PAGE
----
BOSTON — Tim Anderson has all the makings of being the White Sox shortstop of the future, having hit his way to top prospect status while ascending through the minor leagues.
Only a few days after being promoted to the majors, Anderson was moved to the team’s leadoff spot in an attempt by manager Robin Ventura to spark a scuffling lineup.
On a warm night in Boston, Anderson provided that spark and checked off another first in the process.
The 22-year-old shortstop’s leadoff home run, the first of his career, helped propel the White Sox to a 3-1 win over the Boston Red Sox Tuesday evening at Fenway Park. He blasted the first pitch of the game — a middle in, elevated 91 mile per hour fastball from Red Sox starter Clay Buchholz — over the Green Monster and out of the historic stadium toward Landsdowne Street.
“You get 1-0 after one pitch and that’s going to give you a jolt of energy,” starter Chris Sale said.
The White Sox tacked on another run in the first inning as boos were cackled toward Buccholz from a crowd that had barely settled in its seats. That was more than enough for Sale, who allowed one run over seven innings with nine strikeouts.
Through his first 11 games, Anderson is hitting .292 with a .771 OPS. His aggressiveness has, so far, played well at the major league level — six of his 14 hits have gone for extra bases. He doesn’t have a walk and has 14 strikeouts, and eventually, opposing pitchers will try to turn that aggressiveness against him.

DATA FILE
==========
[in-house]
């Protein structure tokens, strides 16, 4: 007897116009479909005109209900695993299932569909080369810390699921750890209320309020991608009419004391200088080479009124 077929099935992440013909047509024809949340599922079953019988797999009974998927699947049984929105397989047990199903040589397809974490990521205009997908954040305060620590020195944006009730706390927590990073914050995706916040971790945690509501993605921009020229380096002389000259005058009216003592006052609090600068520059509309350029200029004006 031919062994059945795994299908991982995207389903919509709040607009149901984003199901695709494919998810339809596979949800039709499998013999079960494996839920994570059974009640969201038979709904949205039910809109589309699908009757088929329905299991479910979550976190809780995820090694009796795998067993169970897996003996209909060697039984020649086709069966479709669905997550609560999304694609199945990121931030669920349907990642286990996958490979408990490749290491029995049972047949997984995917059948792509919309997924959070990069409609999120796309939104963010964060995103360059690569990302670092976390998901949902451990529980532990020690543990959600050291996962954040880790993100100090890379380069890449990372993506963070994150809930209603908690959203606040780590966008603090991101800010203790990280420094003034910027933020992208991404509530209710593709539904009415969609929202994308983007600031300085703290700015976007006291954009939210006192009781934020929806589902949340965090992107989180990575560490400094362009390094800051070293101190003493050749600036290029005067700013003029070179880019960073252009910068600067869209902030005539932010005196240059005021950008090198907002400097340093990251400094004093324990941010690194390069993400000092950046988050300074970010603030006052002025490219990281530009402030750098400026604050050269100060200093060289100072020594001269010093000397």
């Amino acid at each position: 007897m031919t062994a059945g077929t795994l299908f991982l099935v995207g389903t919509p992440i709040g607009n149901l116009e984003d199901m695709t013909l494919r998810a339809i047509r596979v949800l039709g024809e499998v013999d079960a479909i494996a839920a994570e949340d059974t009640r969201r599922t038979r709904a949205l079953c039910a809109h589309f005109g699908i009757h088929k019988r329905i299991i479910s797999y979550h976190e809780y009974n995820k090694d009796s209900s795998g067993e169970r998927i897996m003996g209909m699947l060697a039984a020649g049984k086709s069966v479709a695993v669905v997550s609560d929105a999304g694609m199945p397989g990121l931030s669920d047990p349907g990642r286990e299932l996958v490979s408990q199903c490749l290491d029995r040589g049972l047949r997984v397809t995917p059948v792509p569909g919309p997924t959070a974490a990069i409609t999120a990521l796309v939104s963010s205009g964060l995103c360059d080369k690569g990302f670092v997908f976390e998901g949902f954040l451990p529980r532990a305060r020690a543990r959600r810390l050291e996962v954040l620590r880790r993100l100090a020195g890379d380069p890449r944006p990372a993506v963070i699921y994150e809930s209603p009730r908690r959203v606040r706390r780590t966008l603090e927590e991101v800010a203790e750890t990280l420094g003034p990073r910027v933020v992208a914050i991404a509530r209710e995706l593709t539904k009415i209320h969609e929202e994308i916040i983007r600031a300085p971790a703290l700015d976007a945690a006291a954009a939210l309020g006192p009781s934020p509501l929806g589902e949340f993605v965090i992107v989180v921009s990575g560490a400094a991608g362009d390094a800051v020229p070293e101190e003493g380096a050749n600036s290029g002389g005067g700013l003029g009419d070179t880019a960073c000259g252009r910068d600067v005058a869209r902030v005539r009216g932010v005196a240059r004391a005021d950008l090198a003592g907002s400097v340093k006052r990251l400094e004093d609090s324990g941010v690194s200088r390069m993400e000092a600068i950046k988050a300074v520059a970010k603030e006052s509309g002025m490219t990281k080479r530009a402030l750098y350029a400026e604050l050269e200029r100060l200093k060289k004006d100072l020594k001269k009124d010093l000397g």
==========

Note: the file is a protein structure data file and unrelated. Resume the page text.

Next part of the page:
But given Buchholz’ wildness (he entered Tuesday with a career-worst 10.5 percent walk rate), Anderson figured he would get something to hit early in the count to begin the game.
“I felt like he was going to be aggressive, and I’m aggressive too,” Anderson said. “It was just a great moment, good location for me to hit it and I didn’t miss it.”
The White Sox are still a game under .500 and need a win Wednesday to record three consecutive victories for the first time since early May. But after losing 26 of their previous 36 games, the White Sox have pulled out two wins against a legitimate playoff contender in Boston.
On Monday night, Zach Duke and Jose Abreu were the catalysts for a dramatic extra-inning win. Tuesday’s came a little easier thanks to the way Anderson kicked things off.
The irony of Anderson’s home run was that, because it literally left the stadium, there was some question about him getting the ball back to keep. And a few players used the opportunity to rib Anderson about maybe hitting the ball too hard — though he did wind up having the ball returned to him.
“Yeah, that’s what they said,” Anderson smiled, “‘you’re not going to get that one back, since you hit it too far.’”